Imagery of Death and Grief in the Media. Rev. Aimee Wollman, M.Div , B.C.C. Lead Chaplain Luther Midelfort Eau Claire, Wisconsin. Objectives. Describe historical depictions of end of life. Identify the current trends in the culture of grief and loss.
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Rev. Aimee Wollman, M.Div, B.C.C.
Eau Claire, Wisconsin
Death Depicted through the
By Rogier van der Weyden,
Mid 15th Century
The Arrival of the Queen’s Body and Its Reception by Cardinal Jean de Luxembourg, Jean Perreal, 1515
Juan De Juanes, 1560
“Funeral of Firstborn”
Nikolay Alexandrovich Yaroshenko, 1893
There was a persistence of an attitude toward death that remained unchanged for thousands of years, an attitude that expressed a naïve acceptance of destiny and nature. The individual and community accepted death as an unalterable fate, and embraced domesticated rituals of mourning.
Children were welcome and expected to be part of the funeral rituals. Death was part of life.
(Hilliker, 2008, p. 264)
The message seems to be:
Your grief is no different than being sick. There are expectations from employers, other family members, and society to make a full recovery, move on, resume normal functioning, and get over the issues of grief and loss as quickly as possible.
How to Celebrate a Life…Remember them as they were.A traditional funeral service with black suits and quiet church music and people gathered around a casket or urn, is okay for some, but it is not favorable for many people. Sometimes mourning a life does not feel right. Life should be celebrated. It is a special day when people who loved a person get together and celebrate their life, happily, and remember the person as they were...alive, and vibrant.http://www.squidoo.com/CelebrateLife
Mediated Death and
Real Life Contexts
“The fact is that today many people in North America and in Europe never see a dead body or witness a real death until their early to mid-adult years. However, the majority have seen hundreds if not thousands of simulated deaths via the media”
The consumption of death related media does not prepare us for real life experience of death of grief.
In the eyes of the Media
Deaths due to poverty, AIDS, genocide, and natural disasters are highly under reported in the national media.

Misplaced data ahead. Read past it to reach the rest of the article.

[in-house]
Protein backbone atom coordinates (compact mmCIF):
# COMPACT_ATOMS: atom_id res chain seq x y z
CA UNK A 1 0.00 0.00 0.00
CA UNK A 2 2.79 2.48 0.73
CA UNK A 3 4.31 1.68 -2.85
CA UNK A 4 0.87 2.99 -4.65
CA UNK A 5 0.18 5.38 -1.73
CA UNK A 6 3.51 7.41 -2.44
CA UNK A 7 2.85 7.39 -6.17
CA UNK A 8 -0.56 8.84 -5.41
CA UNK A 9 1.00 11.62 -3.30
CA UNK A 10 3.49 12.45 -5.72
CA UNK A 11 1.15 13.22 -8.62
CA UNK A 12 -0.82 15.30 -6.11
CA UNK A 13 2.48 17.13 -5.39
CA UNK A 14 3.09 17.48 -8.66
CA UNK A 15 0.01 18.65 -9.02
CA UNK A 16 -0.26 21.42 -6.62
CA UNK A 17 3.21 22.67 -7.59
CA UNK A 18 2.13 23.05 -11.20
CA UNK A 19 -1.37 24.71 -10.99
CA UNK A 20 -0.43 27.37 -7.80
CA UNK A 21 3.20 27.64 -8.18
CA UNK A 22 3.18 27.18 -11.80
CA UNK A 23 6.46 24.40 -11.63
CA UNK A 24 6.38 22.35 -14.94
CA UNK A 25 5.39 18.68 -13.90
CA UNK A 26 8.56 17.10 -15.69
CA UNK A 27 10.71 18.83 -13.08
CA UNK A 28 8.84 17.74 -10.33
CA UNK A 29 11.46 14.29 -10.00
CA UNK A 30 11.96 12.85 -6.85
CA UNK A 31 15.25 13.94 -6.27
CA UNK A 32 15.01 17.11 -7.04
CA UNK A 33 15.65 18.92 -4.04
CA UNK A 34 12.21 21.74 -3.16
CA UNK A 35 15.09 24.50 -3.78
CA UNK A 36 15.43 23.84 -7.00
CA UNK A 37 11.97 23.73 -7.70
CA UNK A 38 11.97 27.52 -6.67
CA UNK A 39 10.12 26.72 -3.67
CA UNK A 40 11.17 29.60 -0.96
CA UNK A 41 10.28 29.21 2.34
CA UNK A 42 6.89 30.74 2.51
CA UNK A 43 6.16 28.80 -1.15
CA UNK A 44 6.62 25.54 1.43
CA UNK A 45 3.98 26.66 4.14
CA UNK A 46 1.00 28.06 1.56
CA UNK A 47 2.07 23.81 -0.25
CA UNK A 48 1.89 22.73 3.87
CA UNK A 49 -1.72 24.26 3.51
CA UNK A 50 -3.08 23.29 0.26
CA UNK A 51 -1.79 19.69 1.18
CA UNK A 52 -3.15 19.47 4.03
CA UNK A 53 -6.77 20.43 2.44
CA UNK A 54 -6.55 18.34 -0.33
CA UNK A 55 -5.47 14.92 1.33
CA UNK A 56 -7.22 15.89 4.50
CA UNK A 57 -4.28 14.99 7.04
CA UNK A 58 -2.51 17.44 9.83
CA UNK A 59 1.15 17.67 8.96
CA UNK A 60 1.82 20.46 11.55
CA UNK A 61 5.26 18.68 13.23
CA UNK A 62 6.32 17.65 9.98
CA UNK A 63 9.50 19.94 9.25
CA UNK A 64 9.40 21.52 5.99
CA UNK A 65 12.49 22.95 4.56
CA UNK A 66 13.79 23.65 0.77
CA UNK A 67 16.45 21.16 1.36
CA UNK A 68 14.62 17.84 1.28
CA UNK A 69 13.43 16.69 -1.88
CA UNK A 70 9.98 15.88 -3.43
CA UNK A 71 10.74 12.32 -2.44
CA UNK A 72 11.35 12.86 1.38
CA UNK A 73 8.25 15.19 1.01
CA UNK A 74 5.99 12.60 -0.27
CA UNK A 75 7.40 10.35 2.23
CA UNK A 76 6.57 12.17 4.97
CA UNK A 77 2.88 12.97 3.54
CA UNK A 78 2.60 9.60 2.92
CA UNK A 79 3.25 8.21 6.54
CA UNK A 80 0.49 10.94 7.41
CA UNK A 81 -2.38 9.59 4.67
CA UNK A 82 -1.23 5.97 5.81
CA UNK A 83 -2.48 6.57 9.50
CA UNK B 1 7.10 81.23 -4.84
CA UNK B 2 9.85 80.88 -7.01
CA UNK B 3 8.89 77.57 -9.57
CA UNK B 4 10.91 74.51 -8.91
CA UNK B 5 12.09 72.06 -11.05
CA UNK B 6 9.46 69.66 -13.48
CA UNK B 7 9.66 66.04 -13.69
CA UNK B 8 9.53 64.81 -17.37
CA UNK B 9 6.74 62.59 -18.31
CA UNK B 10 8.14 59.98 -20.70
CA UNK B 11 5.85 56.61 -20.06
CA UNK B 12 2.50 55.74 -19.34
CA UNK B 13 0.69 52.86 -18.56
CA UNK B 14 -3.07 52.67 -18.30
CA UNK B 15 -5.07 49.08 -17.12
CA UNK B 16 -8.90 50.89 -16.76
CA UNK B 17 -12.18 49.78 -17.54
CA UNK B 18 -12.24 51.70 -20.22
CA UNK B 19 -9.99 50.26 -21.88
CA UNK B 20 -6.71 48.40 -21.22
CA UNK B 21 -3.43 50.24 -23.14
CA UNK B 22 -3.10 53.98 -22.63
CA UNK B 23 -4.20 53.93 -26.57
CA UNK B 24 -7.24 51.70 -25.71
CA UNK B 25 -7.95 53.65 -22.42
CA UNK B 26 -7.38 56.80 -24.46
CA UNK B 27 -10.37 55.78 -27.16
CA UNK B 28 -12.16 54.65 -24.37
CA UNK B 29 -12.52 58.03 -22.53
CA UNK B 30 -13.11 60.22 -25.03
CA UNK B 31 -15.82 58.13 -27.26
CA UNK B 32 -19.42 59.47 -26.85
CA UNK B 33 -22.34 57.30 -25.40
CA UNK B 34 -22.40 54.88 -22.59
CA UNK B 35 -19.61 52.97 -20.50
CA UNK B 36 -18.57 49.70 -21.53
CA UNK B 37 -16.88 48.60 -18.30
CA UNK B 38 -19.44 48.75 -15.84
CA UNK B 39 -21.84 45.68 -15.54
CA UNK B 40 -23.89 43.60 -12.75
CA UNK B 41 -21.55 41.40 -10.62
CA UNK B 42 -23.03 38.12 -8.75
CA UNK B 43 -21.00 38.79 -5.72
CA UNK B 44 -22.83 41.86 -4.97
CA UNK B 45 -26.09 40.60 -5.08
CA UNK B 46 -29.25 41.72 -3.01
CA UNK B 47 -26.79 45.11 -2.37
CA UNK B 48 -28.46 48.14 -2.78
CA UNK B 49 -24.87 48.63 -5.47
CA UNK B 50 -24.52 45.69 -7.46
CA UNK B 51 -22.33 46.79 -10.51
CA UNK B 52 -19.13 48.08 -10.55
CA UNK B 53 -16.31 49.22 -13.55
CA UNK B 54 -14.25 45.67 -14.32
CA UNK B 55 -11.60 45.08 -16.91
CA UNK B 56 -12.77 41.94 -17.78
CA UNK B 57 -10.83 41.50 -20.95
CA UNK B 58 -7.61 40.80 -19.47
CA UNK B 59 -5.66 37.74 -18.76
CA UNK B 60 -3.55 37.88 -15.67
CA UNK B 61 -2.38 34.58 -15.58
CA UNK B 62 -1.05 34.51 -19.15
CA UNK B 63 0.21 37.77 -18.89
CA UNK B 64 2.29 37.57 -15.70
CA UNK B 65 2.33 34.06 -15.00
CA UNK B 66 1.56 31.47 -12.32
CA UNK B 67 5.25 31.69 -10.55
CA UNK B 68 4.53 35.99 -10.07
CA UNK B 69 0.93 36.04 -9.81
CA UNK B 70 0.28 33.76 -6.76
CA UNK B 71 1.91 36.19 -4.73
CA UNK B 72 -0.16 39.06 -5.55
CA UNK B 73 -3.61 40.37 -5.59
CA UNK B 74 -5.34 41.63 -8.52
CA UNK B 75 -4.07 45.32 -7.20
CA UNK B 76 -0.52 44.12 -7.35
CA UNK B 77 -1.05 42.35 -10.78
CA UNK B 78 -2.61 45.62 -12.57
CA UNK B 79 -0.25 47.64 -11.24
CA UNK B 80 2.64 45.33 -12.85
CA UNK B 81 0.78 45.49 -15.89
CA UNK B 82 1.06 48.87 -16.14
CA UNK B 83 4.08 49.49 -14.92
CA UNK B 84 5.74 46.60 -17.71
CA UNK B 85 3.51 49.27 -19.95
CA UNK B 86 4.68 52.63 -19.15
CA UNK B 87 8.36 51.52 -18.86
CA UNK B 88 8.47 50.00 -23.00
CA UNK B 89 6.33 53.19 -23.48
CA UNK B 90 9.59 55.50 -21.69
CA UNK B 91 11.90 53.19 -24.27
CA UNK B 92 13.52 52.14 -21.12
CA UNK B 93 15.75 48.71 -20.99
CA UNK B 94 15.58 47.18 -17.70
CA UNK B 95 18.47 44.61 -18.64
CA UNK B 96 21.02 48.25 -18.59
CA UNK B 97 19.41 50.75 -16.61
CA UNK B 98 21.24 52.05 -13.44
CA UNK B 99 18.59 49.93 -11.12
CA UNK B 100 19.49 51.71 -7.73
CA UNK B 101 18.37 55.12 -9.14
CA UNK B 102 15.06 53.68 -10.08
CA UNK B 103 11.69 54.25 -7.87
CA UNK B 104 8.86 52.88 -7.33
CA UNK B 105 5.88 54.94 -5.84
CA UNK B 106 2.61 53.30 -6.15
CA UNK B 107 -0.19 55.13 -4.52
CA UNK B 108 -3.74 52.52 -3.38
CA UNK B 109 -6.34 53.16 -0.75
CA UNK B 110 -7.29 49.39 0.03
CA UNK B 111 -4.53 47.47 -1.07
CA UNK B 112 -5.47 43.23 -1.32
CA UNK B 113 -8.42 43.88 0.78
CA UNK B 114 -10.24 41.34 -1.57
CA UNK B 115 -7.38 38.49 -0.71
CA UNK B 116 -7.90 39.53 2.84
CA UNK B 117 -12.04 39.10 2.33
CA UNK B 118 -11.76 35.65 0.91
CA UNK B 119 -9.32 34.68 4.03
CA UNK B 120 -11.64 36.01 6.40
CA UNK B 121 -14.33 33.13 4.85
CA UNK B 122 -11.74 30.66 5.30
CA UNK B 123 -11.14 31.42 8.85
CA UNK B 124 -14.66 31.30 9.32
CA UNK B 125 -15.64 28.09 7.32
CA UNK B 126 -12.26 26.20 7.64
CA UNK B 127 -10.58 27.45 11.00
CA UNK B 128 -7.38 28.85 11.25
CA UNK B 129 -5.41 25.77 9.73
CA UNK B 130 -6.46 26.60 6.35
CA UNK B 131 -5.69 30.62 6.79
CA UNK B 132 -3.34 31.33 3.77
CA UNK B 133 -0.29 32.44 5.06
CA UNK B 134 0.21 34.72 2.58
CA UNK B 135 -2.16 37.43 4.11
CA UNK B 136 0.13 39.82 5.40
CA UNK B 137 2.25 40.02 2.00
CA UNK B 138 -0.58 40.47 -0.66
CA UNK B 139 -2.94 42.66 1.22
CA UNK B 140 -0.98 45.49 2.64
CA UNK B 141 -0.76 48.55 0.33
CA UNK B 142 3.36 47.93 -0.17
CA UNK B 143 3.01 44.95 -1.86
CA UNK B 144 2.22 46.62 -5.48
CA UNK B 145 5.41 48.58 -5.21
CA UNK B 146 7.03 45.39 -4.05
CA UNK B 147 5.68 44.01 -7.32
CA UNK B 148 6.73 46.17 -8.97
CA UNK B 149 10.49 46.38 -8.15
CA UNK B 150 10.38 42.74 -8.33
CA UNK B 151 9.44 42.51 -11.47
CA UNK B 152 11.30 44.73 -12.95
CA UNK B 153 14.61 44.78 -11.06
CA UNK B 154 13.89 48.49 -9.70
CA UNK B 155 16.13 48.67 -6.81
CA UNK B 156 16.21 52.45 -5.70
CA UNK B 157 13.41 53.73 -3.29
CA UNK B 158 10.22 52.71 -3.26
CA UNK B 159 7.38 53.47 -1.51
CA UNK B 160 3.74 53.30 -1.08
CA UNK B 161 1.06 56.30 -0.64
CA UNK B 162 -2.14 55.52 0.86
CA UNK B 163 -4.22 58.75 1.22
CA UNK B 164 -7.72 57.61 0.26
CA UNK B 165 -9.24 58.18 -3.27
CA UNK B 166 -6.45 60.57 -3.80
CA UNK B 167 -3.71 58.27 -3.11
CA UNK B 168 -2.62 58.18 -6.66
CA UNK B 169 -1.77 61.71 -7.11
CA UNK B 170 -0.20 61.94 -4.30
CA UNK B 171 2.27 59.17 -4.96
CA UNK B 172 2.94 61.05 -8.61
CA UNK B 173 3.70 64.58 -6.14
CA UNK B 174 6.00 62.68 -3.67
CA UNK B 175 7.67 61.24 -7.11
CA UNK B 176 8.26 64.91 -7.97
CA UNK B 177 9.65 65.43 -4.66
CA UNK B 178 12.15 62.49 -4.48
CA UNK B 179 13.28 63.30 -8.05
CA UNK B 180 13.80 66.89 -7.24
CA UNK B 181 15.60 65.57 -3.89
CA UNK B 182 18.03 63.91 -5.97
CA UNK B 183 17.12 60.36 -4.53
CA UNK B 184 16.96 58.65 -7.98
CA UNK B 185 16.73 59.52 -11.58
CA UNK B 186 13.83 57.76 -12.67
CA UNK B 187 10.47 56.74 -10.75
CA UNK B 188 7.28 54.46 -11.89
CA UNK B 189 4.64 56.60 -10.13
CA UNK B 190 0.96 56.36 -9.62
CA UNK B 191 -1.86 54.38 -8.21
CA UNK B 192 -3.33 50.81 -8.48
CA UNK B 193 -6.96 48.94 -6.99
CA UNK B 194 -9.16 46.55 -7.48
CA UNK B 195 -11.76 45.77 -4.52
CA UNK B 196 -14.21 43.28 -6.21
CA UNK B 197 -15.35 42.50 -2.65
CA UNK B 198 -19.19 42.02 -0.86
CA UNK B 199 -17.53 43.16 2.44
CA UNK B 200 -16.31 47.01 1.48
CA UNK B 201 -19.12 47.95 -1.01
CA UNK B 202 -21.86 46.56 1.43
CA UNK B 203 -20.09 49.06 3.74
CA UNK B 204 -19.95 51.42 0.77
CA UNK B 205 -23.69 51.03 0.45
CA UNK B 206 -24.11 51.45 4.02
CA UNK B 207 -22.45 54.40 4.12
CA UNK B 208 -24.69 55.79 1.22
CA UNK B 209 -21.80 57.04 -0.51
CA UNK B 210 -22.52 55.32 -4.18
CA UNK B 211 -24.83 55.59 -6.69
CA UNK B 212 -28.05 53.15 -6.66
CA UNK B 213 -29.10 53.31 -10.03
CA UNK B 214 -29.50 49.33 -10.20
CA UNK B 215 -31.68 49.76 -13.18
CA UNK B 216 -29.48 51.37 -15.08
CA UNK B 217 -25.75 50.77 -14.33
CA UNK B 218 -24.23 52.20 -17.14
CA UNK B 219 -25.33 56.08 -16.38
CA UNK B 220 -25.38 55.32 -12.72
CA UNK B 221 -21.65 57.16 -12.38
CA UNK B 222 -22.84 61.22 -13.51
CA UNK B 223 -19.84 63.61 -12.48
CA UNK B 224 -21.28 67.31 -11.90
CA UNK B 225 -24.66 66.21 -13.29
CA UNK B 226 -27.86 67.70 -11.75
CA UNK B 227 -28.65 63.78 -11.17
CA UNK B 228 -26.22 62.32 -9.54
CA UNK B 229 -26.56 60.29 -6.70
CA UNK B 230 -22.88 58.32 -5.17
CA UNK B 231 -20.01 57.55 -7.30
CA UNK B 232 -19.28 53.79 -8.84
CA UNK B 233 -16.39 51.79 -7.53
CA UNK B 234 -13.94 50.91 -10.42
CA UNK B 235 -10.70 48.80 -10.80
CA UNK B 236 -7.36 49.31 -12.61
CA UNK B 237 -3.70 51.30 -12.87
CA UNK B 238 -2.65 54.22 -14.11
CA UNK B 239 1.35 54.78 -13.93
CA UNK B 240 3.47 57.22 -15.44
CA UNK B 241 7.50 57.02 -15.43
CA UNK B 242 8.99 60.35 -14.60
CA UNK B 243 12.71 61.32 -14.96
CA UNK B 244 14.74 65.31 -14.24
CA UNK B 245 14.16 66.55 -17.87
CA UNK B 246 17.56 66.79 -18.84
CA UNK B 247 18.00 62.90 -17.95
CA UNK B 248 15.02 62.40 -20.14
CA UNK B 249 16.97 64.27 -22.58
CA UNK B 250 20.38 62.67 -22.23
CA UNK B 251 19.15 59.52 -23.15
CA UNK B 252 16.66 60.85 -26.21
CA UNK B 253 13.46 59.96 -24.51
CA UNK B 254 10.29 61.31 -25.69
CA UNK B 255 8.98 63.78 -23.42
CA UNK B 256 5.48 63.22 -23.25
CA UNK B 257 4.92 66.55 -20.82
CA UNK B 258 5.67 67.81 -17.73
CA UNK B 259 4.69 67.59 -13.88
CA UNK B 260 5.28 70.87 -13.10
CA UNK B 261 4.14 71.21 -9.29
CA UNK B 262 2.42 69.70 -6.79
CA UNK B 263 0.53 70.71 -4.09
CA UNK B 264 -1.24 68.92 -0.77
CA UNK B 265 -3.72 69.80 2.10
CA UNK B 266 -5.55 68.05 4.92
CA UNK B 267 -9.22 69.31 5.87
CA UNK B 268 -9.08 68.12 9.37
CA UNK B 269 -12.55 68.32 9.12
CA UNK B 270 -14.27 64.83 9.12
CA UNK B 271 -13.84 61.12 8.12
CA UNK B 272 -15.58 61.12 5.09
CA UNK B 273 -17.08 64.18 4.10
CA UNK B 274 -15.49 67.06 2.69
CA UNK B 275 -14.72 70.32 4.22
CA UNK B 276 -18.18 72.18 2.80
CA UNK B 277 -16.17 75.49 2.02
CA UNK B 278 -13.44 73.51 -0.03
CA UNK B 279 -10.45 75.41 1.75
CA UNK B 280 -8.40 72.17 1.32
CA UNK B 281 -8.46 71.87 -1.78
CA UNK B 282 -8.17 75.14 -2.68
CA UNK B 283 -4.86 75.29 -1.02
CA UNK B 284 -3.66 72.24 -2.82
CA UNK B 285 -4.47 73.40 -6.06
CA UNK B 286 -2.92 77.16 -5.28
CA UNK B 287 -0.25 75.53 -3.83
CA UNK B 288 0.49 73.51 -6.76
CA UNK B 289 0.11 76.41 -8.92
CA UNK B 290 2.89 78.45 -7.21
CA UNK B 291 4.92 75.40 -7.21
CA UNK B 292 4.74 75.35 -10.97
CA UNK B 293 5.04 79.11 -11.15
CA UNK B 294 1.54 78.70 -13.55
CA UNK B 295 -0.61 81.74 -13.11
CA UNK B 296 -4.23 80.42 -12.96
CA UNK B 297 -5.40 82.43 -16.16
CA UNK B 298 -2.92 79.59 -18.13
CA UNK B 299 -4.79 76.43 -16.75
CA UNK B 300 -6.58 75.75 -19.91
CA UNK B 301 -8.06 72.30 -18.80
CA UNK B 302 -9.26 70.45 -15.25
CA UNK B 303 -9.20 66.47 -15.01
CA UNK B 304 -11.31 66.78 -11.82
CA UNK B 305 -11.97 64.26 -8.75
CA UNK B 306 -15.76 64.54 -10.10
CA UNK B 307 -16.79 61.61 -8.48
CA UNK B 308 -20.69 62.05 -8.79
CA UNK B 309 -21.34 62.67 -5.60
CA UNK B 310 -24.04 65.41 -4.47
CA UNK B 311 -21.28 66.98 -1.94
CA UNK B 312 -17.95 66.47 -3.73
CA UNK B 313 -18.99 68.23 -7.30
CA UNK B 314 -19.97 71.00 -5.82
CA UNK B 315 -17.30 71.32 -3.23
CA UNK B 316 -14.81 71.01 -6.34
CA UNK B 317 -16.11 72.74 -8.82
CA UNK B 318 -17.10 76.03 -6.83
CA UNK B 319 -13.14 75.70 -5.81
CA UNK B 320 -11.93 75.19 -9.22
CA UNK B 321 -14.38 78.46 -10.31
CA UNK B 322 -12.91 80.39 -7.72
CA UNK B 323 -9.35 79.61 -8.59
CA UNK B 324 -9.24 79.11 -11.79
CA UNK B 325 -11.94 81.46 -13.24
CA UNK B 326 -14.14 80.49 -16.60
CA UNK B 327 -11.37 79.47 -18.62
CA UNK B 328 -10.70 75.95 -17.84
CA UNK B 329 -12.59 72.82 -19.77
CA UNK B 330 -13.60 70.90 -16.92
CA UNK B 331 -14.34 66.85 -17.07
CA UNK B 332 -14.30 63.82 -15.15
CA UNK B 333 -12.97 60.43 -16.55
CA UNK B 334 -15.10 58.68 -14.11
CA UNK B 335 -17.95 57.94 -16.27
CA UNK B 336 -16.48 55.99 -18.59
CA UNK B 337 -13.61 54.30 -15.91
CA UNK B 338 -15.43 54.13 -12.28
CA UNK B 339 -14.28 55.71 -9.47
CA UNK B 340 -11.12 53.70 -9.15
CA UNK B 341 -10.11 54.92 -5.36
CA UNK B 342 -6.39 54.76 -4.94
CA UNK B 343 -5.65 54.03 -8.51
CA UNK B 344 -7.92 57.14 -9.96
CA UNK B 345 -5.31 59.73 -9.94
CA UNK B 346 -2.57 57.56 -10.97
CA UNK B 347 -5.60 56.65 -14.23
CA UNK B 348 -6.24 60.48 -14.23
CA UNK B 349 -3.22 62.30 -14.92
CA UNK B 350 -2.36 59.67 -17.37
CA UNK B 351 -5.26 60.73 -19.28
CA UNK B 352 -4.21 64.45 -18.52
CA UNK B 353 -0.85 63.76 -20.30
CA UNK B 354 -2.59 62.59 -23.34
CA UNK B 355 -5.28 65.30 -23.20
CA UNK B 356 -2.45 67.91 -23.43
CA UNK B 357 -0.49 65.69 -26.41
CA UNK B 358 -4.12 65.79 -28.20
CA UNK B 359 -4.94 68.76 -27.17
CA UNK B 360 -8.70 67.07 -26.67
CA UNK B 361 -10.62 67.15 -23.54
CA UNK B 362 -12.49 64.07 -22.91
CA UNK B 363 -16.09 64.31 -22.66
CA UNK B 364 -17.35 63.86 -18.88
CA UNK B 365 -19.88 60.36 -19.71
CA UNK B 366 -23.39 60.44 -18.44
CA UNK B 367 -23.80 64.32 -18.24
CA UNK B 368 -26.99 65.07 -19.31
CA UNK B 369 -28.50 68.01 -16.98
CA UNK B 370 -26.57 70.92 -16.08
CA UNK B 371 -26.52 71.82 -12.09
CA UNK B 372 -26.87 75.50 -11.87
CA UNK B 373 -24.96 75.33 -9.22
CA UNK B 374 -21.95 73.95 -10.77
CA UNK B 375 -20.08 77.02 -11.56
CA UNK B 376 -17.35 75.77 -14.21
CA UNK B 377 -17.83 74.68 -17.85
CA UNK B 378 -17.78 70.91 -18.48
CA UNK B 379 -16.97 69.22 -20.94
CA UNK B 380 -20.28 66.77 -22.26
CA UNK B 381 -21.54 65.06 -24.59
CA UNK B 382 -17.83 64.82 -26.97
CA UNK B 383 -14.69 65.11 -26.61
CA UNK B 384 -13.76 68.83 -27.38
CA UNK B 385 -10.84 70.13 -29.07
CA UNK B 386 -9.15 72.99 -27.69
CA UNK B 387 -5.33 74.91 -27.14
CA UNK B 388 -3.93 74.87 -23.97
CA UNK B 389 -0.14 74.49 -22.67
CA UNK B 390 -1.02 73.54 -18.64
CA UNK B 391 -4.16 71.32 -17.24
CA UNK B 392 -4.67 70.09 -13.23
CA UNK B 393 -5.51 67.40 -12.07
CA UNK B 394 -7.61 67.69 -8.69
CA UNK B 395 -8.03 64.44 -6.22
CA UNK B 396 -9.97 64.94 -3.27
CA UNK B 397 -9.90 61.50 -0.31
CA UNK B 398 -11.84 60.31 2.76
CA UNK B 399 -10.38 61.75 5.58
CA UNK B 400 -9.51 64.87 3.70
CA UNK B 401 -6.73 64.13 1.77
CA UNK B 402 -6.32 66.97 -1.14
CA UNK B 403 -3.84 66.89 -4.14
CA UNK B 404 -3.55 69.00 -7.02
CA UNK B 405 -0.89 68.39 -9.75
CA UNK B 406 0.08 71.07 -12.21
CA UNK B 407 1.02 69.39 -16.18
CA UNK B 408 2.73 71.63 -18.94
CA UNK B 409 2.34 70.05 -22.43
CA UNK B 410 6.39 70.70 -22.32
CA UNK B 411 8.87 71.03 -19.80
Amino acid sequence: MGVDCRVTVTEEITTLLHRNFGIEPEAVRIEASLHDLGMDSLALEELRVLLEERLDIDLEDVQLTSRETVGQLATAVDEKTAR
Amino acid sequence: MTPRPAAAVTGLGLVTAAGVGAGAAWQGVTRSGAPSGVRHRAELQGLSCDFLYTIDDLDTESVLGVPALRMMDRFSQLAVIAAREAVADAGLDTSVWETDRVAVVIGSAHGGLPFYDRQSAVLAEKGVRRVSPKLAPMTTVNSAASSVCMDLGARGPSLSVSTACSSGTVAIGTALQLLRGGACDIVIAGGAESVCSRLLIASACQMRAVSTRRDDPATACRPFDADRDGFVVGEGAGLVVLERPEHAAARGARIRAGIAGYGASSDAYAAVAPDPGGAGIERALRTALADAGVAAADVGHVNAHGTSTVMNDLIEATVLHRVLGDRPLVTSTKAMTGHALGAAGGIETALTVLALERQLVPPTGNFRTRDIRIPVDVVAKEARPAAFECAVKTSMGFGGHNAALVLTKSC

“This rational imperative extends to the way in which the corpse and death should be viewed: as an object for science rather than emotion, spirituality, or other cultural beliefs.” (Sue Tait)
We may indeed by under the illusion we know death very well; that it is something 21st century human beings confront, constantly expose, and go towards, rather than seeing death as that which comes towards us, shaking values, knowledge and reason.
“Cultures that live by the values of self-realization and self-mastery are not very good at dying, at submitting to those experiences where freedom ends and biological fate begins…their weak side is submitting to the inevitable” (Callahan, p. 112).
-Callahan, p. 112-113
Callahan, D. (2009). Death, mourning, and medical progress. Perspective in Biology and Medicine. 52(1), 103-115.
Encyclopedia of Death and Dying (2011). Children and Media Violence. Retrieved from http://www.deathreference.com/Ce-Da/Children-and-Media-Violence.html
Foltyn, J. (2008). Dead famous and dead sexy: Popular culture, forensics, and the rise of the corpse. Mortality 13(2), 153-173.
Gibson, M. (2007). Death and mourning in technologically mediated culture. Health Sociology Review (16)5, 415-424.
Hilliker, L. (2008). The reporting of grief by one newspaper of record for the U.S.: The New York Times. OMEGA 57(3) 261-278.
Quigley, Christine. (1996), The corpse: A history. Jefferson, NC: McFarland & Company, Inc.